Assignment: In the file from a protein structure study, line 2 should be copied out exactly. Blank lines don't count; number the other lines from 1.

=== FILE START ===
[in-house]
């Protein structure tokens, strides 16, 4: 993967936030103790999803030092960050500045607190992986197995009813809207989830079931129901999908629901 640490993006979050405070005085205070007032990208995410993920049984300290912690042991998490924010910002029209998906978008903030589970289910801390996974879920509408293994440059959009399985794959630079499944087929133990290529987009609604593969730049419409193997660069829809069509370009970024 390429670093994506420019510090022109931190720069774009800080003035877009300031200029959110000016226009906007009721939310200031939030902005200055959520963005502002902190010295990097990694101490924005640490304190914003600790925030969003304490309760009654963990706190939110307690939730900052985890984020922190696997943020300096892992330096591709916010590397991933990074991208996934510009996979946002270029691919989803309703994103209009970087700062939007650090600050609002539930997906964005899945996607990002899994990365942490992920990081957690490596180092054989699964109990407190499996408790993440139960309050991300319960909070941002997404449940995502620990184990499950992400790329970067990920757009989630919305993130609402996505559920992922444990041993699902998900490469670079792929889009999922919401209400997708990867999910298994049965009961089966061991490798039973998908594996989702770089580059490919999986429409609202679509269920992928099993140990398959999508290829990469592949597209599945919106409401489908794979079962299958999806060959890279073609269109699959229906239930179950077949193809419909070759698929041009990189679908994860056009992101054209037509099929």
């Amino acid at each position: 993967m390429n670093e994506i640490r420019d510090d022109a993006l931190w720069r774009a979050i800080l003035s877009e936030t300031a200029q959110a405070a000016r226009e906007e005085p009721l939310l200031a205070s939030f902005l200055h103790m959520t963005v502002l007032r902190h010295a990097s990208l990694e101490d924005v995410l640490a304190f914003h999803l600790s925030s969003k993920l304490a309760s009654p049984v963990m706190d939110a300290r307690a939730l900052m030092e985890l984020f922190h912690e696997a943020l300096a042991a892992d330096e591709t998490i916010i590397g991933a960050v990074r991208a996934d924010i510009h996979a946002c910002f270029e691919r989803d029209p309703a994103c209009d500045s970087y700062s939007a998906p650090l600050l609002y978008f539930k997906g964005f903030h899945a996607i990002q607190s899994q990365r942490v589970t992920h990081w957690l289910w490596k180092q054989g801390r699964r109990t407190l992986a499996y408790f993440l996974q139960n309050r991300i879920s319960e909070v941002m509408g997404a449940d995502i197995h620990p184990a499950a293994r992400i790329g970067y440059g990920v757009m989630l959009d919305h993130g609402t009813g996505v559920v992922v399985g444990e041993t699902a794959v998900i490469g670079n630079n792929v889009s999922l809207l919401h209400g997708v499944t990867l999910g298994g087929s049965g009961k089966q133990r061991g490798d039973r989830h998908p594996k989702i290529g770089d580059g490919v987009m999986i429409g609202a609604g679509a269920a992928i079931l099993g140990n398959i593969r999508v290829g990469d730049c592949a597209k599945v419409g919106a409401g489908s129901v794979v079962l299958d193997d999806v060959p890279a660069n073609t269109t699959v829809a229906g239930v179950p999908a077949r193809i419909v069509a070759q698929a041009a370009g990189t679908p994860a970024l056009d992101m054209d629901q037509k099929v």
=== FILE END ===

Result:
């Protein structure tokens, strides 16, 4: 993967936030103790999803030092960050500045607190992986197995009813809207989830079931129901999908629901 640490993006979050405070005085205070007032990208995410993920049984300290912690042991998490924010910002029209998906978008903030589970289910801390996974879920509408293994440059959009399985794959630079499944087929133990290529987009609604593969730049419409193997660069829809069509370009970024 390429670093994506420019510090022109931190720069774009800080003035877009300031200029959110000016226009906007009721939310200031939030902005200055959520963005502002902190010295990097990694101490924005640490304190914003600790925030969003304490309760009654963990706190939110307690939730900052985890984020922190696997943020300096892992330096591709916010590397991933990074991208996934510009996979946002270029691919989803309703994103209009970087700062939007650090600050609002539930997906964005899945996607990002899994990365942490992920990081957690490596180092054989699964109990407190499996408790993440139960309050991300319960909070941002997404449940995502620990184990499950992400790329970067990920757009989630919305993130609402996505559920992922444990041993699902998900490469670079792929889009999922919401209400997708990867999910298994049965009961089966061991490798039973998908594996989702770089580059490919999986429409609202679509269920992928099993140990398959999508290829990469592949597209599945919106409401489908794979079962299958999806060959890279073609269109699959229906239930179950077949193809419909070759698929041009990189679908994860056009992101054209037509099929």